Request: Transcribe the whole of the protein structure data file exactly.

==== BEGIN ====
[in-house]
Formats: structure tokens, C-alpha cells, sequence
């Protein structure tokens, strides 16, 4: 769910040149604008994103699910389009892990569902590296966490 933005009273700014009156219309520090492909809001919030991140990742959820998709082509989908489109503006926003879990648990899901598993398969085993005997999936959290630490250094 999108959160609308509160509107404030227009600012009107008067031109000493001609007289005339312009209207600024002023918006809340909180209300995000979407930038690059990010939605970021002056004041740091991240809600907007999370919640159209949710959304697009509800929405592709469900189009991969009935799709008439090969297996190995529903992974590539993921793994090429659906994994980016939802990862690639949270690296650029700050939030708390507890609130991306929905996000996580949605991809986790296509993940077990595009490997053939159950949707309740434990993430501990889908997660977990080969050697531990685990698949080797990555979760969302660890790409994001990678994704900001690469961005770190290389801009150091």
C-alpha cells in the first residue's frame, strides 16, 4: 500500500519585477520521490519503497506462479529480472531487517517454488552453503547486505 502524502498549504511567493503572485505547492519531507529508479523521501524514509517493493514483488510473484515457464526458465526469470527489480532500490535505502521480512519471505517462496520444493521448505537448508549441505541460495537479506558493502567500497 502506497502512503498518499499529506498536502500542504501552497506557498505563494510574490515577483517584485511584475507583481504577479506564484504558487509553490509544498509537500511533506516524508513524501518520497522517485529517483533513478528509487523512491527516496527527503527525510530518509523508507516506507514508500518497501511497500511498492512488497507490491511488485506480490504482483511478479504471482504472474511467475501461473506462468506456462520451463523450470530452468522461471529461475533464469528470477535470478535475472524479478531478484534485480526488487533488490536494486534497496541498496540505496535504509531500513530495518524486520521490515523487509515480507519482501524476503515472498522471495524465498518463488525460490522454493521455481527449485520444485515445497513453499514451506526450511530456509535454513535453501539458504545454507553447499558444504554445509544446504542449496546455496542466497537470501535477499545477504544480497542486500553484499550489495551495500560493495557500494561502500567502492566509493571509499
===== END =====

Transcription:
[in-house]
Formats: structure tokens, C-alpha cells, sequence
């Protein structure tokens, strides 16, 4: 769910040149604008994103699910389009892990569902590296966490 933005009273700014009156219309520090492909809001919030991140990742959820998709082509989908489109503006926003879990648990899901598993398969085993005997999936959290630490250094 999108959160609308509160509107404030227009600012009107008067031109000493001609007289005339312009209207600024002023918006809340909180209300995000979407930038690059990010939605970021002056004041740091991240809600907007999370919640159209949710959304697009509800929405592709469900189009991969009935799709008439090969297996190995529903992974590539993921793994090429659906994994980016939802990862690639949270690296650029700050939030708390507890609130991306929905996000996580949605991809986790296509993940077990595009490997053939159950949707309740434990993430501990889908997660977990080969050697531990685990698949080797990555979760969302660890790409994001990678994704900001690469961005770190290389801009150091």
C-alpha cells in the first residue's frame, strides 16, 4: 500500500519585477520521490519503497506462479529480472531487517517454488552453503547486505 502524502498549504511567493503572485505547492519531507529508479523521501524514509517493493514483488510473484515457464526458465526469470527489480532500490535505502521480512519471505517462496520444493521448505537448508549441505541460495537479506558493502567500497 502506497502512503498518499499529506498536502500542504501552497506557498505563494510574490515577483517584485511584475507583481504577479506564484504558487509553490509544498509537500511533506516524508513524501518520497522517485529517483533513478528509487523512491527516496527527503527525510530518509523508507516506507514508500518497501511497500511498492512488497507490491511488485506480490504482483511478479504471482504472474511467475501461473506462468506456462520451463523450470530452468522461471529461475533464469528470477535470478535475472524479478531478484534485480526488487533488490536494486534497496541498496540505496535504509531500513530495518524486520521490515523487509515480507519482501524476503515472498522471495524465498518463488525460490522454493521455481527449485520444485515445497513453499514451506526450511530456509535454513535453501539458504545454507553447499558444504554445509544446504542449496546455496542466497537470501535477499545477504544480497542486500553484499550489495551495500560493495557500494561502500567502492566509493571509499